Some years ago, after the Jubilee 2000 debt-cancellation campaign wound down, Bono and other activists founded a group called DATA, based here in Washington, DC. That stands for "Debt, AIDS, Trade, Africa." Yesterday, DATA released a report tracking how well G-8 countries are living up to promises they made at last year's summit in Gleneagles, Scotland, to help Africa--cutting debt, lowering trade barriers, increasing aid, and ensuring near-universal access to HIV/AIDS prevention and treatment. (It's actually about the G-7, sans Russia.) As Owen Barder blogged a few days ago, several organizations have released such reports. Here's the lead quote in the DATA press release:
The G8 strode forward down the promised path on debt, but have shuffled with a halting half-pace on aid, while falling backwards on trade. The campaigners around the world who got the G8 close to the right path in the first place must now encourage them to accelerate down it. After a slow start in 2005 a faster pace is now needed or the G8 Africa targets will be missed.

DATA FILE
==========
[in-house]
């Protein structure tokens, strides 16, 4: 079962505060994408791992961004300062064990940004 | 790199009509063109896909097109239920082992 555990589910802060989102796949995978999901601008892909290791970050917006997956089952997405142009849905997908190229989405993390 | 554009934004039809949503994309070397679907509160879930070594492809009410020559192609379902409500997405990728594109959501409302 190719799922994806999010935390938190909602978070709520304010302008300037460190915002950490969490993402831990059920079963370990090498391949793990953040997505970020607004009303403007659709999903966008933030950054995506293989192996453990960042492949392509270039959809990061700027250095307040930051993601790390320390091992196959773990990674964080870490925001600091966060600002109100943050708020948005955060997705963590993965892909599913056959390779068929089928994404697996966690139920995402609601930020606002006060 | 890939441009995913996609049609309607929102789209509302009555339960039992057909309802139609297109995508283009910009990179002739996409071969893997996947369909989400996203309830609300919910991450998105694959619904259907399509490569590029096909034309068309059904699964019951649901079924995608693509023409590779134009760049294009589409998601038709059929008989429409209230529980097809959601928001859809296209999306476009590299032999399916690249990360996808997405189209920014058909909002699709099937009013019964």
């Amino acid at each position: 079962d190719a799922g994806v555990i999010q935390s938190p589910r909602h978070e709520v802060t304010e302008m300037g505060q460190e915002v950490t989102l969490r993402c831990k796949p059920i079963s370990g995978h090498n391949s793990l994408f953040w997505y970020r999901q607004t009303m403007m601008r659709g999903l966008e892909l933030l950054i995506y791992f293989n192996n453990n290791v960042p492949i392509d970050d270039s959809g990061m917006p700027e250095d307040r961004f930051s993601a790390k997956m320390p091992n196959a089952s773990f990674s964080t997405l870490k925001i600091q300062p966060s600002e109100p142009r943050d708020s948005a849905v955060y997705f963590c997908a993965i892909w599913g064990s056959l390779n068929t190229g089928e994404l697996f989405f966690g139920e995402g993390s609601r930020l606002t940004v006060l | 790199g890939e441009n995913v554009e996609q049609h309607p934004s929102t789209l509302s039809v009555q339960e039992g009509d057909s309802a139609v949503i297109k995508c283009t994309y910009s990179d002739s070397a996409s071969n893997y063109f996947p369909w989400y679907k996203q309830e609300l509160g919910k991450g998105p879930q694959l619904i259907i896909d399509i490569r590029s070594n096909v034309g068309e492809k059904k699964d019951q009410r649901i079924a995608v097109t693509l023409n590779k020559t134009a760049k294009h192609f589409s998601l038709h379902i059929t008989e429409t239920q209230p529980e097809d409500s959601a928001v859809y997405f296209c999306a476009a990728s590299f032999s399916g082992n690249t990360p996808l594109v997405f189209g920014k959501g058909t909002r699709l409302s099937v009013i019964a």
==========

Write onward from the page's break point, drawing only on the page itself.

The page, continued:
Personally, I prefer not to let donors set the agenda when it comes to judging how well they are doing by poorer countries. For if they promise little, they do well. Case in point: debt cancellation, I have long argued, is overemphasized (pdf at bottom of linked page, free subscription). The DATA report lists purported examples of debt relief leading African nations to spend more on health and education. But cause and effect are hard to pin down in such matters, and a high-quality study (pdf) by Nicolas Chauvin and Aart Kraay found no systematic link between debt relief and social spending. Similarly, I worry about the rather single-minded focus on aid for AIDS, which could easily come at the expense of aid for fighting diseases where bang for the buck is higher, or for worthy uses other than health. No doubt DATA would oppose that happening too--but, under its methodology, would also reward it.
Not surprisingly, CGD's Commitment to Development Index does not score countries against promises. That lets it hold countries accountable in policy areas many would rather not talk about, such as migration and global warming.
All that said, the DATA report broadcasts clear messages and makes its methodology transparent. It is right to point out, for example, the backsliding on trade. And holding countries accountable for promises gives a campaign real bite.
Postscript: The DATA report struggles with the incompleteness of the 2005 aid data currently available. Complete data will appear at the end of 2006; only then will we be able to calculate how much actual aid transfers to Africa increased in 2005. I will put the numbers in the Net Aid Transfers database.